Finalizing a Declaration and Durable Power of Attorney for Health Care in Pennsylvania

In Pennsylvania, you and two witnesses must sign both your declaration (living will) and your health care power of attorney.

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In Pennsylvania, your health care directive may include one or two documents, depending on your wishes. In your Declaration (commonly called a living will), you can describe and document the kind of health care you would like to receive if you can no longer speak for yourself.  In your Durable Power of Attorney for Health Care, you can name a trusted person -- called your health care agent -- to make health care decisions on your behalf in case you are no longer able to do so.

After you create your documents, you and two witnesses must sign them both. Neither of your witnesses may be:

  • under the age of 18, or
  • the person who signed your declaration for you, if you were unable to sign it yourself.

After you and your witnesses sign the documents, they are legally valid. Keep the originals in your files and give a copies to your health care agent, if you named one. To ensure that you get the health care that you want, it’s a good idea to make your wishes widely known. So, you might also consider giving copies of your documents to your physician, your hospital, your HMO or other insurance plan, and trusted family members and friends.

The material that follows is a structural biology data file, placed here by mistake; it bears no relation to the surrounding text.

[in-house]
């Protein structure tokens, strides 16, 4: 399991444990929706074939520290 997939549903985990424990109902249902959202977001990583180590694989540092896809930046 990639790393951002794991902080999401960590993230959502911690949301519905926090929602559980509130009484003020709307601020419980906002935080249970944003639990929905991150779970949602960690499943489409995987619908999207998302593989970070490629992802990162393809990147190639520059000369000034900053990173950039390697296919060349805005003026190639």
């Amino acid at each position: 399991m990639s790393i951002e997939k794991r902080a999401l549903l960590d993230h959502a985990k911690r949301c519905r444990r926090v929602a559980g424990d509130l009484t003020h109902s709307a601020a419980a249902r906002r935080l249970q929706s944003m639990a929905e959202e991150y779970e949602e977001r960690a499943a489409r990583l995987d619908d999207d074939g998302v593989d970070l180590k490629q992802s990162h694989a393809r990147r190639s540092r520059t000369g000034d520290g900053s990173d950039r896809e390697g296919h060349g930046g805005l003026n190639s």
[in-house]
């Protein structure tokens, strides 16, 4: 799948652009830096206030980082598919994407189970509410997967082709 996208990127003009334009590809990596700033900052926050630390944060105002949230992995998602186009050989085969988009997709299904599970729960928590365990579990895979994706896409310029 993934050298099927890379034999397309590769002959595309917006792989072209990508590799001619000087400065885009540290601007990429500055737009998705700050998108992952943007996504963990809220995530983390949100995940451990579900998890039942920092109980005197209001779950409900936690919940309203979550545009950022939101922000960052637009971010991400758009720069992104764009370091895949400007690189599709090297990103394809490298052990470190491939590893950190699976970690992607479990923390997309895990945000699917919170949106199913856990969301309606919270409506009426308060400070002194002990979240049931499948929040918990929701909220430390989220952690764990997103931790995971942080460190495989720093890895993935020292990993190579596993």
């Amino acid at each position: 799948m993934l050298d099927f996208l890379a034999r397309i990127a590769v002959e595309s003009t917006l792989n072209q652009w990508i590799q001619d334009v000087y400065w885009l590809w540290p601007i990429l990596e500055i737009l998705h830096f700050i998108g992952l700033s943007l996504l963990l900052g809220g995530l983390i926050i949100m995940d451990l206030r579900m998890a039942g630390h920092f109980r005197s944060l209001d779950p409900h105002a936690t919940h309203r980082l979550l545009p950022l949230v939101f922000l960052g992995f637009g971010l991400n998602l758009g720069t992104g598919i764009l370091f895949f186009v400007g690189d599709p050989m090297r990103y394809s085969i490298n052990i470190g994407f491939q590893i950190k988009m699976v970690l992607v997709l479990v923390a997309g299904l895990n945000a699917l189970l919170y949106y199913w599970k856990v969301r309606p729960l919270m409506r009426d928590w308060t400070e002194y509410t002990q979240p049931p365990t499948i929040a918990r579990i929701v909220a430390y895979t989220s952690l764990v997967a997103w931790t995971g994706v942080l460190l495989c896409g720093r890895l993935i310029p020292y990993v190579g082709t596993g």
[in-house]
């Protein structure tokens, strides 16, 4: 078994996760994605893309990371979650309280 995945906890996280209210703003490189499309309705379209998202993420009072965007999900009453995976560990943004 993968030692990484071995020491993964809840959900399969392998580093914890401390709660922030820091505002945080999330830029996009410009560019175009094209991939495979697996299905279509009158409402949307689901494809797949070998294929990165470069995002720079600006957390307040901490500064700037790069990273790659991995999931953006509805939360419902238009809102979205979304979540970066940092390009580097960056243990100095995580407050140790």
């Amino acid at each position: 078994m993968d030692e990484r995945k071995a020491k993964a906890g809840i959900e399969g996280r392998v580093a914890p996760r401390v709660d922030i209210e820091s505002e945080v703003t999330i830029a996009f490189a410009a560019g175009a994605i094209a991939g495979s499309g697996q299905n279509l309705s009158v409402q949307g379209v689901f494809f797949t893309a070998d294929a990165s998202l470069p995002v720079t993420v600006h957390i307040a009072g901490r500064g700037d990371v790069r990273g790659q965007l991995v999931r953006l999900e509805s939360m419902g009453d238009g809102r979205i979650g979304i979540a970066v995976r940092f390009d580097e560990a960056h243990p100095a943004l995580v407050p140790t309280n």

Review your documents every few years to make sure that they still reflect your wishes. Also, consider making new documents if you move to another state, get married or divorced, or if your agent is no longer able to supervise your wishes.

Your properly finalized declaration and power of attorney for health care will stay in effect until you revoke them, if you ever choose to do so. You can revoke your documents at any time. The best way to revoke is to do it in writing. If possible, also collect and tear up all copies that you may have distributed to others. Finally, tell everyone who knows about your health care documents that you have revoked them.

Learn more about Living Wills and Medical Powers of Attorney.

Learn more about Pennsylvania Living Wills and Health Care Powers of Attorney.

When you make an health care directive with Quicken WillMaker Plus, it will conform to all of Pennsylvania’s laws about declarations and powers of attorney for health care.  It will also print with plain English instructions that detail how to make them legal. 

by: , Attorney

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